What unreliable storytellers lack in credibility they make up for in entertainment. As these types of storytellers bestow their suspicious and deteriorated judgments on viewers, they provide a wealth of information about the bizarre and messy nature of existence. The unreliable storyteller trope is a common storytelling device in TV series and movies alike, but it is used for different purposes and purposes.
Sometimes the unreliable narrator reveals their status early on, inviting the audience to join them on their dubious cinematic journey. Other times, these narrators do not show, leaving the viewers to draw their own conclusions. A big reveal may or may not come to an end.
10 Rue In Euphoria (2019 – Present)
Rue, Zendaya’s character, makes him known in the pilot episode of Euphoria that she is an unreliable storyteller. Rue, who battles addiction, warns those who listen to her narration that she is likely to confuse facts, misremember, and outright lie.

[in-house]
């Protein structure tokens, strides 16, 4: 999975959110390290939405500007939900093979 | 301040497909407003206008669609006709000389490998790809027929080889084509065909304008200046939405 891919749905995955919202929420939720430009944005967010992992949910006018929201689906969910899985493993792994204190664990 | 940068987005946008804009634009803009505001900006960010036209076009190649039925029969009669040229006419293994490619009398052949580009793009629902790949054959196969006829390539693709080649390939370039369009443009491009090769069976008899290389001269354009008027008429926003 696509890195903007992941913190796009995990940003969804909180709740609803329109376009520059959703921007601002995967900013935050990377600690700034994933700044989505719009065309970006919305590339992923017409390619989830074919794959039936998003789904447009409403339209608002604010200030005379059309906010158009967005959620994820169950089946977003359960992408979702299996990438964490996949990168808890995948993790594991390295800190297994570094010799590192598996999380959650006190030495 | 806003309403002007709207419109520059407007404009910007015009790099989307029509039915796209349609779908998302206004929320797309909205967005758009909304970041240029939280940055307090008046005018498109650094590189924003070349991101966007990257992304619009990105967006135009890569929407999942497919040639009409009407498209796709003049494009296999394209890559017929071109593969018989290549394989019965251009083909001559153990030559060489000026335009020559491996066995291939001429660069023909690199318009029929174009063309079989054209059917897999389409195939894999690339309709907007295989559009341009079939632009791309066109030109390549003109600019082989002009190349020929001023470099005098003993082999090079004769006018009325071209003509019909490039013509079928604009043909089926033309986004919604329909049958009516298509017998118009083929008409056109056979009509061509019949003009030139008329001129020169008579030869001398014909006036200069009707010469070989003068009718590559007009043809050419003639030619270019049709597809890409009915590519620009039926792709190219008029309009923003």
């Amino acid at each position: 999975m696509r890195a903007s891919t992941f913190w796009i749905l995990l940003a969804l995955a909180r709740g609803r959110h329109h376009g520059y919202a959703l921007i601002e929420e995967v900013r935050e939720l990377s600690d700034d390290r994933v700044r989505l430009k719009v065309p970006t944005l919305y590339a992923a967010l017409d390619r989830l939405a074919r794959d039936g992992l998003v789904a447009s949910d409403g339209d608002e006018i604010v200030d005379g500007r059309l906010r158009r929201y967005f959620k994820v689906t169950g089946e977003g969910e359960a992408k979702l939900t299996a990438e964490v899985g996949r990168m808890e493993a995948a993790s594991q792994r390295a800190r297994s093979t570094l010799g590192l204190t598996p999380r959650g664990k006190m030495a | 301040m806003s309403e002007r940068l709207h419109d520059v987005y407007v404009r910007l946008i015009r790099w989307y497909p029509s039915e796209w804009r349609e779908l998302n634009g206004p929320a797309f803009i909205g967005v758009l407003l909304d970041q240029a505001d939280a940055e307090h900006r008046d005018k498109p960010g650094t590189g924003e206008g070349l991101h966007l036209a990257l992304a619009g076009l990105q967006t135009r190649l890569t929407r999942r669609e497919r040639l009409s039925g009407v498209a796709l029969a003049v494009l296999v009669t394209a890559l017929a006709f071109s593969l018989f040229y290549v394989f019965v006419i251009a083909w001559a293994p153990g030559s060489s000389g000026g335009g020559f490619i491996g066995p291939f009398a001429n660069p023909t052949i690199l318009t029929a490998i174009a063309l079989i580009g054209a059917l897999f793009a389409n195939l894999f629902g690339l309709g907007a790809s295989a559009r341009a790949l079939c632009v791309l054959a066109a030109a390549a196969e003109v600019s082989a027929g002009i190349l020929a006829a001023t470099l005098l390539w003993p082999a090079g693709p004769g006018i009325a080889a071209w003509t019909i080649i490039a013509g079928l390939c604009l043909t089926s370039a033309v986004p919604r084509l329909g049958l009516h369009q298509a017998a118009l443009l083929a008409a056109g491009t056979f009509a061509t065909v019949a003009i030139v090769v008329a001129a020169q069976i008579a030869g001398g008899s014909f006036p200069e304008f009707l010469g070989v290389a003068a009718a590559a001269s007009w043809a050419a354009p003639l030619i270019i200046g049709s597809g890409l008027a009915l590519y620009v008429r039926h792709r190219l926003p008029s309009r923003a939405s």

What unfolds from there is a fever dream about a diverse group of teens and young adults trying to survive in a hostile world. While Euphoria contains some very intense scenes, it gets as close to television as possible in capturing how dependency looks, feels and works.
9 The Narrator in Fight Club (1999)
At the end of Fight clubIt is clear that Edward Norton’s anonymous narrator is as unreliable as he seems. Not only has he spent the entire film convincing viewers that he was recruited by a soap salesman named Tyler Durden (Brad Pitt) to join the titular group, but he tries to attribute all the violence that unfolds on screen to his acquaintance .